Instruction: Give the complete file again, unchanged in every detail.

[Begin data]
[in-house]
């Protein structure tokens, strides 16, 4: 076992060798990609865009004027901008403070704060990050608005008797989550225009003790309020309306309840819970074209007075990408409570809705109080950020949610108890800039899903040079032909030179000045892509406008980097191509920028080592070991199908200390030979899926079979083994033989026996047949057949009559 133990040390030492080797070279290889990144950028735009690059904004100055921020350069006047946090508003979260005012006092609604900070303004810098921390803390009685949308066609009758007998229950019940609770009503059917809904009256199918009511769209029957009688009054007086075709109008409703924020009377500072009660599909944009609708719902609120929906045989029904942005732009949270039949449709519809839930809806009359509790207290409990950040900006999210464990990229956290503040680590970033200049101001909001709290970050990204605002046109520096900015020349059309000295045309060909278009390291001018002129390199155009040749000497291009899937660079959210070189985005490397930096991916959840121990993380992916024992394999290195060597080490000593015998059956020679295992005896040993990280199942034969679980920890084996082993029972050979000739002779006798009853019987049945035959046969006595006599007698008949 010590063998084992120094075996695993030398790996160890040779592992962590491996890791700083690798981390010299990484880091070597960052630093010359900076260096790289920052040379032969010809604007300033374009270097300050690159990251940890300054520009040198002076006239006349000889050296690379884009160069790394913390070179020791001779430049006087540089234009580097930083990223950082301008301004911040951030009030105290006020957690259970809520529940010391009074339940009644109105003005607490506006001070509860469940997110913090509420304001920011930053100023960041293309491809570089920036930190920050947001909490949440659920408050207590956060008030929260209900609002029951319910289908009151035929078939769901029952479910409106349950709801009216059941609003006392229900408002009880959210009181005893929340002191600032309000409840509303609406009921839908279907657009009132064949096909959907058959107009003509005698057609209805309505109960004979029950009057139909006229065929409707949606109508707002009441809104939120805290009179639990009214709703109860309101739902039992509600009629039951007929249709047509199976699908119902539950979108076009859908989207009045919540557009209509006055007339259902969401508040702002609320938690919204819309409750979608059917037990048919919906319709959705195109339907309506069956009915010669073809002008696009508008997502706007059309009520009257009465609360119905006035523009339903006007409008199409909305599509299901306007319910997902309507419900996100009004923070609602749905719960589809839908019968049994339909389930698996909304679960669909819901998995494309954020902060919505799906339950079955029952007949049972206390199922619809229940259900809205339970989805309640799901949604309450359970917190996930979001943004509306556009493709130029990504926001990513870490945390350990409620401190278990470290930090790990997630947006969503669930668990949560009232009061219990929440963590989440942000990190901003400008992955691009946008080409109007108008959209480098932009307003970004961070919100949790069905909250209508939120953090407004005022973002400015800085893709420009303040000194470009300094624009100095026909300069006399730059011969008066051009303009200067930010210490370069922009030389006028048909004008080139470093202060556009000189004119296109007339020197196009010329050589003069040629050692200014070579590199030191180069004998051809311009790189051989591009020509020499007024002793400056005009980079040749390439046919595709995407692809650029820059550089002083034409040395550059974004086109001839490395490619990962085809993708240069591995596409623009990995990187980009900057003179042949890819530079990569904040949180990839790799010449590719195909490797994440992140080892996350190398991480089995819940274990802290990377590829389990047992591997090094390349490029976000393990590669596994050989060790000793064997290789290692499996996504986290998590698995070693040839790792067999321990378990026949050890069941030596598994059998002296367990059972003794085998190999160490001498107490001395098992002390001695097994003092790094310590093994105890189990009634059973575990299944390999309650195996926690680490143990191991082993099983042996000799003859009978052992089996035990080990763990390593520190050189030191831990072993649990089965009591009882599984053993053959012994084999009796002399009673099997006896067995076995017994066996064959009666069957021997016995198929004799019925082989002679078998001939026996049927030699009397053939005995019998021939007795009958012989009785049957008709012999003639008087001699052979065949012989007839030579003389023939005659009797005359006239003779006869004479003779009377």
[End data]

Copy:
[in-house]
């Protein structure tokens, strides 16, 4: 076992060798990609865009004027901008403070704060990050608005008797989550225009003790309020309306309840819970074209007075990408409570809705109080950020949610108890800039899903040079032909030179000045892509406008980097191509920028080592070991199908200390030979899926079979083994033989026996047949057949009559 133990040390030492080797070279290889990144950028735009690059904004100055921020350069006047946090508003979260005012006092609604900070303004810098921390803390009685949308066609009758007998229950019940609770009503059917809904009256199918009511769209029957009688009054007086075709109008409703924020009377500072009660599909944009609708719902609120929906045989029904942005732009949270039949449709519809839930809806009359509790207290409990950040900006999210464990990229956290503040680590970033200049101001909001709290970050990204605002046109520096900015020349059309000295045309060909278009390291001018002129390199155009040749000497291009899937660079959210070189985005490397930096991916959840121990993380992916024992394999290195060597080490000593015998059956020679295992005896040993990280199942034969679980920890084996082993029972050979000739002779006798009853019987049945035959046969006595006599007698008949 010590063998084992120094075996695993030398790996160890040779592992962590491996890791700083690798981390010299990484880091070597960052630093010359900076260096790289920052040379032969010809604007300033374009270097300050690159990251940890300054520009040198002076006239006349000889050296690379884009160069790394913390070179020791001779430049006087540089234009580097930083990223950082301008301004911040951030009030105290006020957690259970809520529940010391009074339940009644109105003005607490506006001070509860469940997110913090509420304001920011930053100023960041293309491809570089920036930190920050947001909490949440659920408050207590956060008030929260209900609002029951319910289908009151035929078939769901029952479910409106349950709801009216059941609003006392229900408002009880959210009181005893929340002191600032309000409840509303609406009921839908279907657009009132064949096909959907058959107009003509005698057609209805309505109960004979029950009057139909006229065929409707949606109508707002009441809104939120805290009179639990009214709703109860309101739902039992509600009629039951007929249709047509199976699908119902539950979108076009859908989207009045919540557009209509006055007339259902969401508040702002609320938690919204819309409750979608059917037990048919919906319709959705195109339907309506069956009915010669073809002008696009508008997502706007059309009520009257009465609360119905006035523009339903006007409008199409909305599509299901306007319910997902309507419900996100009004923070609602749905719960589809839908019968049994339909389930698996909304679960669909819901998995494309954020902060919505799906339950079955029952007949049972206390199922619809229940259900809205339970989805309640799901949604309450359970917190996930979001943004509306556009493709130029990504926001990513870490945390350990409620401190278990470290930090790990997630947006969503669930668990949560009232009061219990929440963590989440942000990190901003400008992955691009946008080409109007108008959209480098932009307003970004961070919100949790069905909250209508939120953090407004005022973002400015800085893709420009303040000194470009300094624009100095026909300069006399730059011969008066051009303009200067930010210490370069922009030389006028048909004008080139470093202060556009000189004119296109007339020197196009010329050589003069040629050692200014070579590199030191180069004998051809311009790189051989591009020509020499007024002793400056005009980079040749390439046919595709995407692809650029820059550089002083034409040395550059974004086109001839490395490619990962085809993708240069591995596409623009990995990187980009900057003179042949890819530079990569904040949180990839790799010449590719195909490797994440992140080892996350190398991480089995819940274990802290990377590829389990047992591997090094390349490029976000393990590669596994050989060790000793064997290789290692499996996504986290998590698995070693040839790792067999321990378990026949050890069941030596598994059998002296367990059972003794085998190999160490001498107490001395098992002390001695097994003092790094310590093994105890189990009634059973575990299944390999309650195996926690680490143990191991082993099983042996000799003859009978052992089996035990080990763990390593520190050189030191831990072993649990089965009591009882599984053993053959012994084999009796002399009673099997006896067995076995017994066996064959009666069957021997016995198929004799019925082989002679078998001939026996049927030699009397053939005995019998021939007795009958012989009785049957008709012999003639008087001699052979065949012989007839030579003389023939005659009797005359006239003779006869004479003779009377």